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professor ian rutherford

The study of classics is inextricably tied up with that of ancient Greece and Rome, however Ian believes we should go one step further and explore the forgotten corners of the ancient world: the Middle East, Turkey, Israel, Egypt and India.

Ian teaches two undergraduate modules combining different ancient cultures: Egypt and Greece; and Anatolia and the Aegean in the Late Bronze Age: the Context for the Trojan War.

The first of his modules looks at why Greeks and Romans were fascinated by Egypt, and the interactions between these cultures.

The second examines Greece and Turkey at the end of the Bronze Age; Ian finds that, because this research area and the evidence relating to it is so new, his students often come up with really original ideas that even the experts have missed.

Ian’s research has also led him to encounter topics such as astronomy, music, sacrifice, and the culture of ancient China, and he hopes to influence modern perspectives of the past, through discussion of his research at conferences, networks and other universities around the world.

His work shows us just how far-reaching the classical world really is and how important it is to look beyond the fascinating cultures of ancient Greece and Rome.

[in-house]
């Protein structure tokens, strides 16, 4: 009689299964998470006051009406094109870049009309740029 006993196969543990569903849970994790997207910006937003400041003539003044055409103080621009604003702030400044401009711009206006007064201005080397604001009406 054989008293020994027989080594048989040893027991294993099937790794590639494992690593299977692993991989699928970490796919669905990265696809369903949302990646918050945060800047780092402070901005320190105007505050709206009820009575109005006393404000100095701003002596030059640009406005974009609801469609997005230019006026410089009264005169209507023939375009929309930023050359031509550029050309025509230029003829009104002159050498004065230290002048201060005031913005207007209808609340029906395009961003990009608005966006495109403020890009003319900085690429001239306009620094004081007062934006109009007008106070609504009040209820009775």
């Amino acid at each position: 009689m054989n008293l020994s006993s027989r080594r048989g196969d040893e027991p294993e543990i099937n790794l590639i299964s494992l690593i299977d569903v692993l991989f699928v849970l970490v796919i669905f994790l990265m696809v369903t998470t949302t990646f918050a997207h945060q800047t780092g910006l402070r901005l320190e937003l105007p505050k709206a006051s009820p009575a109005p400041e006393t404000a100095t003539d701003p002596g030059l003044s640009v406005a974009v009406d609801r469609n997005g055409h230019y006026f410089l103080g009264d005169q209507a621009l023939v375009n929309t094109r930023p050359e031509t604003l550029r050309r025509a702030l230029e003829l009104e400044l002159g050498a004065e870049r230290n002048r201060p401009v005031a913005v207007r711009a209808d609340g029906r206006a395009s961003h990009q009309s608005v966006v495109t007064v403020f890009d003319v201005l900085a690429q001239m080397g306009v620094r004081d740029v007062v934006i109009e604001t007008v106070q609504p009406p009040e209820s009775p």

"There are many lost links to earlier cultures, which have previously been ignored due to difficulty obtaining evidence. This creates opportunities for classicists today to explore these forgotten cultures; to uncover connections, draw comparisons and discover what is distinctive about each one."

Learn more about undergraduate study

professor eleanor dickey

Professor Eleanor Dickey: bringing the past to life

Eleanor has created the Reading Ancient Schoolroom, a project that enables today's schoolchildren to experience what it was like to learn in ancient society.

professor barbara goff

Professor Barbara Goff: seeking ancient solutions to modern problems

Barbara’s research sheds light on the problems shared by the ancient world and the modern day, and considers whether ancient approaches might be applicable to today’s society.

dr emma aston

Dr Emma Aston: research that feeds into teaching

Emma has taught on a variety of modules in the Department, drawing substantially on her research and on her academic interests more broadly.